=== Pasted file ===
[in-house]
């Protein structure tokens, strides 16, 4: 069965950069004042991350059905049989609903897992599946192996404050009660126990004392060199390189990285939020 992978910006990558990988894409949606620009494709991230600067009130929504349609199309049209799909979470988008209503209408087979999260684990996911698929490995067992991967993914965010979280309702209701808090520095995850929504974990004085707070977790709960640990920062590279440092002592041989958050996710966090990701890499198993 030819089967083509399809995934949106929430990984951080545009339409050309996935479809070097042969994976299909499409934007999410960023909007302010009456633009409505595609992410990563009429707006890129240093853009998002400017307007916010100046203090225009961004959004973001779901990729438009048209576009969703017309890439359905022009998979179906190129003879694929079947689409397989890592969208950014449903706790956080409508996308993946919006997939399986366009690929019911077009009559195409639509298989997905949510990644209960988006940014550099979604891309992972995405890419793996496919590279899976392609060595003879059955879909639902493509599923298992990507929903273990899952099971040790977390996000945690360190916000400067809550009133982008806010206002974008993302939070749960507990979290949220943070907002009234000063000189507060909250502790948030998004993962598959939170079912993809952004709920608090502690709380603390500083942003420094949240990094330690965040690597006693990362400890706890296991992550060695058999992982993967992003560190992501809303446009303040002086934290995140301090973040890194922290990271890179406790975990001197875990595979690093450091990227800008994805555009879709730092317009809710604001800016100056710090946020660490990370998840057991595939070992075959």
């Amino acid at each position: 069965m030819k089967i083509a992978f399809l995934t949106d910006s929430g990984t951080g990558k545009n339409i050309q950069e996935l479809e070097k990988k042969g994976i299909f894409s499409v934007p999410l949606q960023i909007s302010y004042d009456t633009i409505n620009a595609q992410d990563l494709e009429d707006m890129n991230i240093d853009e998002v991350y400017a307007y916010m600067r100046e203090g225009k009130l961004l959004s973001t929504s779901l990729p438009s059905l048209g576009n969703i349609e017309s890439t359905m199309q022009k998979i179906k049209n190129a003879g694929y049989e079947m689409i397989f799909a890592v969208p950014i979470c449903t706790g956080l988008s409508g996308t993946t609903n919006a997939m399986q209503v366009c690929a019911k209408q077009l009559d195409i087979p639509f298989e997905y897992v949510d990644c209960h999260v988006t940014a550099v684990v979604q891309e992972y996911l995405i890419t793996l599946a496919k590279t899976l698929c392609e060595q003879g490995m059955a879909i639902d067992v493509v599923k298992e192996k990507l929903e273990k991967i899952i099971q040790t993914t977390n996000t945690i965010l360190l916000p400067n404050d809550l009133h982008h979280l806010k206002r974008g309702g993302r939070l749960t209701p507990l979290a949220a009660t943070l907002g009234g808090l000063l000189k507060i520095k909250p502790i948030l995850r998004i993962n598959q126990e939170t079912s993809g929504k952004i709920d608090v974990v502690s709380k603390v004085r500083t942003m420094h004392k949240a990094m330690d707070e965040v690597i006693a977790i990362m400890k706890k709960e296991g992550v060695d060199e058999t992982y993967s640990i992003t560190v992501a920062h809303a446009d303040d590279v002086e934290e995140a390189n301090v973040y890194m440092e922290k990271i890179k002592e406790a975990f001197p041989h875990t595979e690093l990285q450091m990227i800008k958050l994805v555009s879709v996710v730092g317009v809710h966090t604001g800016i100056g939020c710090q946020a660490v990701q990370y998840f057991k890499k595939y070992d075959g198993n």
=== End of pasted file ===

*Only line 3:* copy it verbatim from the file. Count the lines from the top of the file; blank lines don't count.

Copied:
């Amino acid at each position: 069965m030819k089967i083509a992978f399809l995934t949106d910006s929430g990984t951080g990558k545009n339409i050309q950069e996935l479809e070097k990988k042969g994976i299909f894409s499409v934007p999410l949606q960023i909007s302010y004042d009456t633009i409505n620009a595609q992410d990563l494709e009429d707006m890129n991230i240093d853009e998002v991350y400017a307007y916010m600067r100046e203090g225009k009130l961004l959004s973001t929504s779901l990729p438009s059905l048209g576009n969703i349609e017309s890439t359905m199309q022009k998979i179906k049209n190129a003879g694929y049989e079947m689409i397989f799909a890592v969208p950014i979470c449903t706790g956080l988008s409508g996308t993946t609903n919006a997939m399986q209503v366009c690929a019911k209408q077009l009559d195409i087979p639509f298989e997905y897992v949510d990644c209960h999260v988006t940014a550099v684990v979604q891309e992972y996911l995405i890419t793996l599946a496919k590279t899976l698929c392609e060595q003879g490995m059955a879909i639902d067992v493509v599923k298992e192996k990507l929903e273990k991967i899952i099971q040790t993914t977390n996000t945690i965010l360190l916000p400067n404050d809550l009133h982008h979280l806010k206002r974008g309702g993302r939070l749960t209701p507990l979290a949220a009660t943070l907002g009234g808090l000063l000189k507060i520095k909250p502790i948030l995850r998004i993962n598959q126990e939170t079912s993809g929504k952004i709920d608090v974990v502690s709380k603390v004085r500083t942003m420094h004392k949240a990094m330690d707070e965040v690597i006693a977790i990362m400890k706890k709960e296991g992550v060695d060199e058999t992982y993967s640990i992003t560190v992501a920062h809303a446009d303040d590279v002086e934290e995140a390189n301090v973040y890194m440092e922290k990271i890179k002592e406790a975990f001197p041989h875990t595979e690093l990285q450091m990227i800008k958050l994805v555009s879709v996710v730092g317009v809710h966090t604001g800016i100056g939020c710090q946020a660490v990701q990370y998840f057991k890499k595939y070992d075959g198993n």